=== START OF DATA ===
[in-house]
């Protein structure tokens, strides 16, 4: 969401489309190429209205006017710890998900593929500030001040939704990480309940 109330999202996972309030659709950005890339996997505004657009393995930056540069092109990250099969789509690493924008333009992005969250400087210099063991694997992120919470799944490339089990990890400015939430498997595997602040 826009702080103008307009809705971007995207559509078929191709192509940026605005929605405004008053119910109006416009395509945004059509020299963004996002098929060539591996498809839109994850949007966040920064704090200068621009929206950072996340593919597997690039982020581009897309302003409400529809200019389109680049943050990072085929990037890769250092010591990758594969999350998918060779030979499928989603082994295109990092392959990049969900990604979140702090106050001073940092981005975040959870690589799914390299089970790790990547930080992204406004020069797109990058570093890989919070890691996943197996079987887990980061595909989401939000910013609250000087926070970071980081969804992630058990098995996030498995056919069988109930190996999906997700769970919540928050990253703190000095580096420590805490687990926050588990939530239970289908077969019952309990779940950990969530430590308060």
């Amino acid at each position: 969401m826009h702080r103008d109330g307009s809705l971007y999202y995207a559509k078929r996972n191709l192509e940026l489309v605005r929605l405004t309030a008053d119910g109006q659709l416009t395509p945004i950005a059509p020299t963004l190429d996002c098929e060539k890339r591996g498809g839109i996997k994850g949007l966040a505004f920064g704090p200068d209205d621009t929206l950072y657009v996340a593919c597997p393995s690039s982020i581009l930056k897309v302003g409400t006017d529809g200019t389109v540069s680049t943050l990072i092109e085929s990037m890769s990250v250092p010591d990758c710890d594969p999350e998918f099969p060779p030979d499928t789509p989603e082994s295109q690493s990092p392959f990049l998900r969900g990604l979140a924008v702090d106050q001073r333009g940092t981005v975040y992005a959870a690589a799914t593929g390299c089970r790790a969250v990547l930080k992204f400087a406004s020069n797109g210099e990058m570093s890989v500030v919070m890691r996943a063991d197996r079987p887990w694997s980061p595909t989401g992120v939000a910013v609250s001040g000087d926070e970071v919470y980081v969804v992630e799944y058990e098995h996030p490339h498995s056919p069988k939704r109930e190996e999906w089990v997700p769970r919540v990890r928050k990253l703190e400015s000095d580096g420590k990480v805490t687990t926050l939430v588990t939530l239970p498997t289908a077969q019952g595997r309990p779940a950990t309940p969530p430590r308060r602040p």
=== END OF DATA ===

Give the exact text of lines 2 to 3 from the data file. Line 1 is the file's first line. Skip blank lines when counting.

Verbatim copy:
């Protein structure tokens, strides 16, 4: 969401489309190429209205006017710890998900593929500030001040939704990480309940 109330999202996972309030659709950005890339996997505004657009393995930056540069092109990250099969789509690493924008333009992005969250400087210099063991694997992120919470799944490339089990990890400015939430498997595997602040 826009702080103008307009809705971007995207559509078929191709192509940026605005929605405004008053119910109006416009395509945004059509020299963004996002098929060539591996498809839109994850949007966040920064704090200068621009929206950072996340593919597997690039982020581009897309302003409400529809200019389109680049943050990072085929990037890769250092010591990758594969999350998918060779030979499928989603082994295109990092392959990049969900990604979140702090106050001073940092981005975040959870690589799914390299089970790790990547930080992204406004020069797109990058570093890989919070890691996943197996079987887990980061595909989401939000910013609250000087926070970071980081969804992630058990098995996030498995056919069988109930190996999906997700769970919540928050990253703190000095580096420590805490687990926050588990939530239970289908077969019952309990779940950990969530430590308060």
């Amino acid at each position: 969401m826009h702080r103008d109330g307009s809705l971007y999202y995207a559509k078929r996972n191709l192509e940026l489309v605005r929605l405004t309030a008053d119910g109006q659709l416009t395509p945004i950005a059509p020299t963004l190429d996002c098929e060539k890339r591996g498809g839109i996997k994850g949007l966040a505004f920064g704090p200068d209205d621009t929206l950072y657009v996340a593919c597997p393995s690039s982020i581009l930056k897309v302003g409400t006017d529809g200019t389109v540069s680049t943050l990072i092109e085929s990037m890769s990250v250092p010591d990758c710890d594969p999350e998918f099969p060779p030979d499928t789509p989603e082994s295109q690493s990092p392959f990049l998900r969900g990604l979140a924008v702090d106050q001073r333009g940092t981005v975040y992005a959870a690589a799914t593929g390299c089970r790790a969250v990547l930080k992204f400087a406004s020069n797109g210099e990058m570093s890989v500030v919070m890691r996943a063991d197996r079987p887990w694997s980061p595909t989401g992120v939000a910013v609250s001040g000087d926070e970071v919470y980081v969804v992630e799944y058990e098995h996030p490339h498995s056919p069988k939704r109930e190996e999906w089990v997700p769970r919540v990890r928050k990253l703190e400015s000095d580096g420590k990480v805490t687990t926050l939430v588990t939530l239970p498997t289908a077969q019952g595997r309990p779940a950990t309940p969530p430590r308060r602040p």